Are you approaching the big 5-0? You probably notice some gray hairs and maybe see a few facial lines that weren’t there a few years ago. Just as your physical appearance is changing as you age, your body systems are aging as well.
You’re approaching the age when chronic conditions begin to surface. By the time adults reach the age of 65, 80% have at least one chronic health problem. Dr. Mark Rosenberg, DO, primary care physician with Macomb Medical Clinic, focuses on preventive care through regular checkups and screening tests. He can catch precursors of heart disease, diabetes, and other health problems and treat them before they get to an acute stage.
The top five chronic health conditions diagnosed after age 50 are as follows:
1. High blood pressure
Genes play some role in having elevated blood pressure, but your environment is a deciding factor. The health consequences of years of habits that are less than healthy begin to surface as you get into your 50s. One-third of adults aged 40-59 have high blood pressure. The following lifestyle choices can produce hypertension:
- Consuming too much salt
- Not engaging in regular exercise
- Being overweight or obese
- Living with stress
- Smoking cigarettes
- Drinking too much alcohol
Aging exacerbates the problem. Arteries tend to become stiff as you age, raising your blood pressure. Dr. Rosenberg treats your high blood pressure and monitors you at intervals. He recommends lifestyle changes that can help you reduce your blood pressure.
One-third of adults aged 45-65 have been diagnosed with osteoarthritis. By the time you reach age 65, it becomes one out of every two adults overall, but women are more at risk than men.
At age 50, you may start to feel pain in your wrist or thumb from repetitive motion of swinging a racquet if you’re a tennis player. You may develop knee pain or back pain from arthritis.
Your joints are complex mechanisms where bones connect. At the ends of your bones, you have tough tissue called cartilage. As you age, your cartilage can become very thin through wear and tear. This causes friction as you move your joint, resulting in pain, stiffness, and/or swelling. Taking preventative steps which Dr. Rosenberg outlines can help control your symptoms and delay the progression of the disease.
3. Type 2 diabetes
If you’ve been overweight or obese for a long period of time, as you approach age 50, you may develop insulin resistance. You may have prediabetes and are at risk of developing full-blown diabetes.
Your physician monitors your A1C blood levels regularly to determine your blood glucose over the past couple of months. He may recommend medication in addition to lifestyle changes.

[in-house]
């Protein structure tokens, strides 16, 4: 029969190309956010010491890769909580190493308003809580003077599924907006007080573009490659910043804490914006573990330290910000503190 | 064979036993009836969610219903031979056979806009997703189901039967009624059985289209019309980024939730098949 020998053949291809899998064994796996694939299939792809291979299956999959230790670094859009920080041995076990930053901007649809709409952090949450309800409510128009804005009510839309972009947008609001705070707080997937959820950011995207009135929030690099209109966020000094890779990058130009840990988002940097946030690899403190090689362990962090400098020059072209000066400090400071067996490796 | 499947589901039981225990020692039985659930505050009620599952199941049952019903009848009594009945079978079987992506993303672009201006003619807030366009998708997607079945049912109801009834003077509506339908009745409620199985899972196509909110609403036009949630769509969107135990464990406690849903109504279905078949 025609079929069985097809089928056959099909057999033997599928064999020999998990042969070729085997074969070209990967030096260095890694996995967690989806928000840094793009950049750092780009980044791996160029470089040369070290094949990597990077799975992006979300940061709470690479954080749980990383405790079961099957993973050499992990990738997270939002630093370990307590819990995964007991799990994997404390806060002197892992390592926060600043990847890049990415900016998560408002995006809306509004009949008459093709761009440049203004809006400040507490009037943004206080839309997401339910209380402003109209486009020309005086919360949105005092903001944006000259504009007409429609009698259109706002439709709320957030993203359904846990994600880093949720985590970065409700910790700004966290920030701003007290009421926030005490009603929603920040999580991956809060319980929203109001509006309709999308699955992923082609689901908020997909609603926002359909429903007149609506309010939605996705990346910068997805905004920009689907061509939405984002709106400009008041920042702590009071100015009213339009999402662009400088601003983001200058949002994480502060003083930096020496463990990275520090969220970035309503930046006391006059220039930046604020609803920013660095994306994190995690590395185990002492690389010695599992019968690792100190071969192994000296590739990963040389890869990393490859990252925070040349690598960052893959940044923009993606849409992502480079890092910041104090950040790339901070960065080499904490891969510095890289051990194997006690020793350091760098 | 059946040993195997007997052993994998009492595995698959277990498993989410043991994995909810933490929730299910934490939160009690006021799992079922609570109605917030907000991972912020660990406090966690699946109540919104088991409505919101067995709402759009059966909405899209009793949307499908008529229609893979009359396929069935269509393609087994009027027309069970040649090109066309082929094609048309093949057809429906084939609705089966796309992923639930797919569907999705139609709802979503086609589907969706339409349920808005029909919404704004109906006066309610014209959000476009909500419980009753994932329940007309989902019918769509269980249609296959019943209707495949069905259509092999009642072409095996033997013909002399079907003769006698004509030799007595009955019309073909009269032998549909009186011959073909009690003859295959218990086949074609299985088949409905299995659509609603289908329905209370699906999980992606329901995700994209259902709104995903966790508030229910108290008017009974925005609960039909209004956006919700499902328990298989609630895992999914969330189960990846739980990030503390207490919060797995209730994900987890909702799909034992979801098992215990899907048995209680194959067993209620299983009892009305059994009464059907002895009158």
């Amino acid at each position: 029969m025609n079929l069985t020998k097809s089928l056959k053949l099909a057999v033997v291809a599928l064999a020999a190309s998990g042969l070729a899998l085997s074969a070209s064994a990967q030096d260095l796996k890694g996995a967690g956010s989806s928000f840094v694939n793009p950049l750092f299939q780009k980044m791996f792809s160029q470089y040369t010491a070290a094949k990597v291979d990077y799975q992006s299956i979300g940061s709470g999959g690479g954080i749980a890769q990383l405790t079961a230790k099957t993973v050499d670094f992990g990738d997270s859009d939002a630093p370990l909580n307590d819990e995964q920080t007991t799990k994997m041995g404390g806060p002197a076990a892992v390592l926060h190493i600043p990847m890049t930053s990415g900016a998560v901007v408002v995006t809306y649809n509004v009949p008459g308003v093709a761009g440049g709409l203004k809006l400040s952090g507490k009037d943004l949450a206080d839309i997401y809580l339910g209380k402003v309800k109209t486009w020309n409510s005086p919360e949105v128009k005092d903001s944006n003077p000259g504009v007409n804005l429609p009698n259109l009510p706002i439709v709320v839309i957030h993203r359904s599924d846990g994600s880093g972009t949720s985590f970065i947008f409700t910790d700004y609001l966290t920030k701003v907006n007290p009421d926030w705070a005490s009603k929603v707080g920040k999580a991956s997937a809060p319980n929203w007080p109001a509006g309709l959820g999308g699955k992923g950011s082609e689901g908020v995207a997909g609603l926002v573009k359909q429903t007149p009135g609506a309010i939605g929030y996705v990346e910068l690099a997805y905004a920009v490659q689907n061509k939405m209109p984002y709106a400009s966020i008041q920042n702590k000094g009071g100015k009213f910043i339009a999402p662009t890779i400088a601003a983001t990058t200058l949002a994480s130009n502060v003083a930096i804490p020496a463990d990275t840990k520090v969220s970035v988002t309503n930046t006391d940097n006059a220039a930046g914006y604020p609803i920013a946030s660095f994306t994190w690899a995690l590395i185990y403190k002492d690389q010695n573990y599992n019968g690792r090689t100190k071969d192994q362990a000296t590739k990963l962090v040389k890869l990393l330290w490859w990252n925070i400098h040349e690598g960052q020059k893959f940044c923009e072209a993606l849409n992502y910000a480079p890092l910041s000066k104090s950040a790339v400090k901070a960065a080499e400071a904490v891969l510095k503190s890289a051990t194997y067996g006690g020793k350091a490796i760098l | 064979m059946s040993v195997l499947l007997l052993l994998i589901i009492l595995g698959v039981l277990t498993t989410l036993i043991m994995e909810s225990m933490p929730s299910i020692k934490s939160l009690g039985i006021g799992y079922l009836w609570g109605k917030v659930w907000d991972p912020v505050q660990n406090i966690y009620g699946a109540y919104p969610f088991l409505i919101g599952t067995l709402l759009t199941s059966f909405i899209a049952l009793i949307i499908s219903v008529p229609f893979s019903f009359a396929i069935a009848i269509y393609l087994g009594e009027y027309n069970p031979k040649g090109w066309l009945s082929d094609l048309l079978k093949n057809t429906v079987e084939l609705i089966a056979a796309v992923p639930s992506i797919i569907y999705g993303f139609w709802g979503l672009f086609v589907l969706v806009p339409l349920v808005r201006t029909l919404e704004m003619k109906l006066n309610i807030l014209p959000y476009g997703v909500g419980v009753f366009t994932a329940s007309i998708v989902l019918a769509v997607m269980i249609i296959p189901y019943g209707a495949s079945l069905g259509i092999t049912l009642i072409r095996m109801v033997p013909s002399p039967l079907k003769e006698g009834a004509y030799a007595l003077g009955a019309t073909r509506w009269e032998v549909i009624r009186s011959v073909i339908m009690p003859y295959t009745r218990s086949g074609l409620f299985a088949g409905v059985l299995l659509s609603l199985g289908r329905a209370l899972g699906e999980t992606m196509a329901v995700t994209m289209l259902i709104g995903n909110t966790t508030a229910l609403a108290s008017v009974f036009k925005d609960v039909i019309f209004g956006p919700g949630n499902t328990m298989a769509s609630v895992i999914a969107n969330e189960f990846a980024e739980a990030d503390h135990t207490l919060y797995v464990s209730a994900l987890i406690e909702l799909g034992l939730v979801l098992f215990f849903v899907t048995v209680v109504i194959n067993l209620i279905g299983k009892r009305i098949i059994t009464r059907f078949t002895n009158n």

Macomb Medical Clinic works in partnership with Dr. Arthur Lieberman, who specializes in medical weight management. He provides personalized care in helping you to change your eating habits which can result in reducing your medication or eliminating it.
You may not have realized that your bone is living tissue. Your body is constantly shedding old bone and producing new bone tissue. Until age 50, your bones stay strong because your body produces bone at the same pace as it breaks down. After 50, the scales tip, and bone loss occurs faster than your body can produce new bone.
If you don’t receive treatment, your bone density decreases significantly, and you may develop osteoporosis. The risk of osteoporosis dramatically increases for women in the years after menopause. On average, menopause occurs around age 51. Then the loss of estrogen leads to rapid bone loss.
5. Heart disease
Heart disease is the number one cause of death in adults in the U.S. High cholesterol, high blood pressure, and diabetes (along with being overweight, smoking, and lack of exercise) are the top causes of heart disease.
The most common type of heart disease is coronary artery disease, in which your arteries are clogged with plaque, and a buildup of fats, cholesterol, and other materials. Other types of heart disease include congestive heart failure and arrhythmias (irregular heartbeats) like atrial fibrillation.
Most heart attacks occur after age 45 in men and age 50 in women. Dr. Rosenberg provides screening tests that can show the precursors of heart disease. He develops individualized treatment for your circumstances.
Call Macomb Medical Clinic today for an appointment for your next annual physical exam and for all of your health care needs.